Luzerne County’s debt refinancing package turned out much better than planned and will reduce overall debt by $4 million, even after absorbing $7.9 million in new borrowing to fund an energy savings project, officials announced Thursday.
Before the refinancing, the county owed $316.39 million in principal and interest through 2029, according to a chart released Thursday.
The county’s outside financial adviser initially had estimated the refinancing would land at interest rates around 4 percent and bring the total debt owed to $319.9 million, with the energy project included.
Instead, the county secured an average interest rate of 2.79 percent for the new package, reducing the total debt owed to $312.11 million, officials said during an announcement outside the courthouse on River Street in Wilkes-Barre.
The 2029 payoff date was not extended, and all outstanding variable rate debt was converted to fixed rates, officials said.
The package also reconfigured debt repayments, resulting in $12.2 million less owed from 2017 through 2019.
As a result, the county will have an additional $5.7 million available this year and owe $5.3 million less for debt repayments in 2018.
While stressing she has only one vote, Council Chairwoman Linda McClosky Houck said she would support applying some of these funds to eliminate the administration’s proposed 2 percent tax hike in 2018.
Council Vice Chairman Tim McGinley said he wants to review all options before making such a pledge because the revenue is a one-time windfall arriving amid other looming obligations.
The county would have to come up with approximately $8.05 million to get caught up on employee pension fund subsidies, which have been paid in the year after they are due for several years, causing the fund to miss out on investment earnings.
The windfall also could clear the county’s running operating deficit, which was tallied at $8 million at the end of 2016, allowing the county to start building a reserve fund.
The county also will be on the hook for an estimated $19.26 million emergency 911 radio communications system overhaul. A consultant has said the switch from an analog to digital system is crucial because the radio transmitters and receivers that allow emergency responders to exchange messages will become obsolete in 2020. Officials have said it’s highly unlikely any state funding will help pay for the upgrade.
In addition to the $5.7 million from debt savings available this year, the county has amassed another $5.9 million in the bank from these one-time receipts, according to county Manager C. David Pedri:
• $550,000 in additional, unbudgeted state revenue for domestic relations.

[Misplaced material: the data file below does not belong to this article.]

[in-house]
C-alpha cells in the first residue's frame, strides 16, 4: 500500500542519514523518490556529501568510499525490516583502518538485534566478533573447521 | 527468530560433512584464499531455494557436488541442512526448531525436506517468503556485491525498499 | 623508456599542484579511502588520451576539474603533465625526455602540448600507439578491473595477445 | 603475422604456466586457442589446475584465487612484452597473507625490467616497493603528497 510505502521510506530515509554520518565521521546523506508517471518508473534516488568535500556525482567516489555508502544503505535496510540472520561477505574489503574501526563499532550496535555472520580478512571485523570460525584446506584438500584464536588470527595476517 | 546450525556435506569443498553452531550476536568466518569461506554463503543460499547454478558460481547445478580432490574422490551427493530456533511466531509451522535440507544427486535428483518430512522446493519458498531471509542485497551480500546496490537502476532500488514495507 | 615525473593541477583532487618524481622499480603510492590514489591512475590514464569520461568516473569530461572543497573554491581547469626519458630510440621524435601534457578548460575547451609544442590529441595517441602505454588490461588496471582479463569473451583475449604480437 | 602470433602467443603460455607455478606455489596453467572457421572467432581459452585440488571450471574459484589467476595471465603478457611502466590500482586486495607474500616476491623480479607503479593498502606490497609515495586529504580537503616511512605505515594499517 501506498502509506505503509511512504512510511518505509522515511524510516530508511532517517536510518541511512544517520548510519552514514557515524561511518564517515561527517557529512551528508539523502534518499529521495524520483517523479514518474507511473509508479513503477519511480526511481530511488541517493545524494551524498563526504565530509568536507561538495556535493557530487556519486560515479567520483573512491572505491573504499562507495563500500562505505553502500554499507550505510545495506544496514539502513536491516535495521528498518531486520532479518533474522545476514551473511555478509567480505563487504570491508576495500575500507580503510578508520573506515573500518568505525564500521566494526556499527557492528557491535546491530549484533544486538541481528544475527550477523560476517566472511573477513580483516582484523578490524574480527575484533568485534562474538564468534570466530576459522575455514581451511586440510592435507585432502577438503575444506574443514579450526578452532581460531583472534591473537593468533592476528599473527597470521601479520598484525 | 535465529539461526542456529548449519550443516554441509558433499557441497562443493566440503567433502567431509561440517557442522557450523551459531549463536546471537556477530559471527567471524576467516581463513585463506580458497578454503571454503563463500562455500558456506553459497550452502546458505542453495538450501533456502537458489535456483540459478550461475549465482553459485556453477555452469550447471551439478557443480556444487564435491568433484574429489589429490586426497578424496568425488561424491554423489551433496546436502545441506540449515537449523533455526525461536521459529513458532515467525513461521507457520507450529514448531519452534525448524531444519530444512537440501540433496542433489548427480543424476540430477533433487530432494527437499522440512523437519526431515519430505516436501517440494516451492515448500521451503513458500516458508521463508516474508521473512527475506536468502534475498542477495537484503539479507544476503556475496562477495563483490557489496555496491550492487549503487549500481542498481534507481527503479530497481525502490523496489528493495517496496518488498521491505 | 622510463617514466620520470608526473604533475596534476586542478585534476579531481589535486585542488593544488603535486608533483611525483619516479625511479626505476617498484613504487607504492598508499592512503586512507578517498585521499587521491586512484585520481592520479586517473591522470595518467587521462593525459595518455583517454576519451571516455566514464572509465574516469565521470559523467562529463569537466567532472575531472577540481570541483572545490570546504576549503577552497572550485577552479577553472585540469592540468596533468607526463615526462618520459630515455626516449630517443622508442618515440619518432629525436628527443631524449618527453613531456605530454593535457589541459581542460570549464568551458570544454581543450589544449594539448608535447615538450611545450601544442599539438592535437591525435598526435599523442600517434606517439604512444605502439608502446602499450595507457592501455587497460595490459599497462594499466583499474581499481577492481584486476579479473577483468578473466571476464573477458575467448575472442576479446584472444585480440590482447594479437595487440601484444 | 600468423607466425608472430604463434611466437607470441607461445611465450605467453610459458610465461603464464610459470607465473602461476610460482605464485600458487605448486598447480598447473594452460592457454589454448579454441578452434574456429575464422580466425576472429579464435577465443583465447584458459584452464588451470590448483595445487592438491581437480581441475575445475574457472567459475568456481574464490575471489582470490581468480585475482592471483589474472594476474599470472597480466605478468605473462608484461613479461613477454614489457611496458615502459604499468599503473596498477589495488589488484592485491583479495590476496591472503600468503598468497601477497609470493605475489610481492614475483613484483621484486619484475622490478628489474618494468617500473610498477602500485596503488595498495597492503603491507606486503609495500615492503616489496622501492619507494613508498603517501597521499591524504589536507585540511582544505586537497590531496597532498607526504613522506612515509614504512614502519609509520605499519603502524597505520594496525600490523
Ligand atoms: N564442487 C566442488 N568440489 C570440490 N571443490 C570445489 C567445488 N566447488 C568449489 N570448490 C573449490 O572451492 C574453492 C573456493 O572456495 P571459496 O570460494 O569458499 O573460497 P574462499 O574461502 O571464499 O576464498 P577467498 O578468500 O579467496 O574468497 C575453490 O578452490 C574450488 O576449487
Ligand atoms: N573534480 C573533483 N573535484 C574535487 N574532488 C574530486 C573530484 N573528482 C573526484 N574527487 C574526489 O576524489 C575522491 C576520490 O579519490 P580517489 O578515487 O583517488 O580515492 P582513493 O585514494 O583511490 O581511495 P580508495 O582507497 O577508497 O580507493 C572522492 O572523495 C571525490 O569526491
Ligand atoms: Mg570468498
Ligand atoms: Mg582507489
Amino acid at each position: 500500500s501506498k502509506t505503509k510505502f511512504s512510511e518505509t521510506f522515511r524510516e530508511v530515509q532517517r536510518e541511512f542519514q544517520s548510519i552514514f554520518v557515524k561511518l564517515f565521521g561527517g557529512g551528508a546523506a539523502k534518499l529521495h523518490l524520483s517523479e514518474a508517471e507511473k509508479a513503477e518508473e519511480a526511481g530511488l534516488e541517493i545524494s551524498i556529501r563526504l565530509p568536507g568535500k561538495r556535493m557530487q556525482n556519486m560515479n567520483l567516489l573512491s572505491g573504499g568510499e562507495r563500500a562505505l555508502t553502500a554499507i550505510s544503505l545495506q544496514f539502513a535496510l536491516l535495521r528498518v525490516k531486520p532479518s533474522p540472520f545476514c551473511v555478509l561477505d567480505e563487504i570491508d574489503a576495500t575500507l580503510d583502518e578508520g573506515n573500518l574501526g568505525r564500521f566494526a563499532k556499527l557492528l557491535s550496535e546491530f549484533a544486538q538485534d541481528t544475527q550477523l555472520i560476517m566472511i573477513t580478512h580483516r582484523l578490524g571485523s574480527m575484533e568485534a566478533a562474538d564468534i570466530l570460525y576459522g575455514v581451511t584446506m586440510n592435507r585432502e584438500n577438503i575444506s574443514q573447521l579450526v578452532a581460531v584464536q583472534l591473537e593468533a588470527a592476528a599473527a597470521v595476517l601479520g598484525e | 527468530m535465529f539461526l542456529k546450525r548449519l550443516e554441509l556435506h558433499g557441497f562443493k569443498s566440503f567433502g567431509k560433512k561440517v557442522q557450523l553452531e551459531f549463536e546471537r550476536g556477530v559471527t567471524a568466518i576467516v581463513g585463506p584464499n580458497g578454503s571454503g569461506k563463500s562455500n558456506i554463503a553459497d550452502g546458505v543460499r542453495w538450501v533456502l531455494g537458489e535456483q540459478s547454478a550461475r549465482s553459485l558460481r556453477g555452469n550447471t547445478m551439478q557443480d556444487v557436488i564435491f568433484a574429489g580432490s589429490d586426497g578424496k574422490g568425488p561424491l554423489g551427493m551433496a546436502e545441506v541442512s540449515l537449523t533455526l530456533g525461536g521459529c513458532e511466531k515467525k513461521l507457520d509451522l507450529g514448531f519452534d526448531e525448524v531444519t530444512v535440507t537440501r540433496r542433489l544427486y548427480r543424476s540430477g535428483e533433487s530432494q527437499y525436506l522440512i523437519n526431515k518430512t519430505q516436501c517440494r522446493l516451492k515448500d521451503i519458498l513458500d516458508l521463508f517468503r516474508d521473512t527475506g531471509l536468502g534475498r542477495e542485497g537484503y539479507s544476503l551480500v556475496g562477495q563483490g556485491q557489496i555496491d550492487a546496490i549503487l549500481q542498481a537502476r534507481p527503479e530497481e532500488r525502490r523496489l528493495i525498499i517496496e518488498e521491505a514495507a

• $811,000 from council’s prepayment of Children and Youth expenses last year.
• $4 million in proceeds from settling baseball franchise litigation with Lackawanna County.
• $540,029 set aside in this year’s budget as a reserve that Pedri said the administration won’t touch.
The county’s financial consultant will brief council members Nov. 14 on its recommendations for allocating the windfall, Pedri said.
He praised council members past and present for getting a handle on finances since the county switched to a customized home rule government structure in January 2012, when the county faced more than $450 million in debt.
“We’re still $312 million in debt, so there are still tough decisions to be made, but the tough decisions that were made throughout this entire form of government got us here today,” Pedri said.
McClosky Houck — who, like McGinley, was among the initial council members seated in 2012 — said it was a “daunting task” keeping services operating while building a new government, tackling debt and ending poor past practices.
She credited both Pedri and prior county manager Robert Lawton and council colleagues who have “taken some heat” for the “bright new horizon.”
LCCC also benefits
Luzerne County Community College also will save $1.6 million through the refinancing because it is responsible for additional debt linked to the package, officials said.
College President Tom Leary said the money will be invested in capital projects to benefit students. Many facilities at the college, which he said is the largest in Northeastern Pennsylvania, were designed in 1974.
College administrators will review a list of as many as 40 projects to prioritize which will be funded.
“It’s a great opportunity. I commend the officials and county council for their work on this project,” said Leary.
McClosky Houck said a tax reduction is not prudent because tax revenue must remain stable to cover debt repayments that will return to original amounts in future years.
Without the new package, the county would have paid around $26 million annually through 2028, wrapping up with a final payment of $3.9 million in 2029.
With the new structure, the county will pay $20.3 million this year, $20.7 million in 2018 and $24.86 million in 2019. The remaining payments will be around $26 million, while the final 2029 payment will increase to $11.1 million.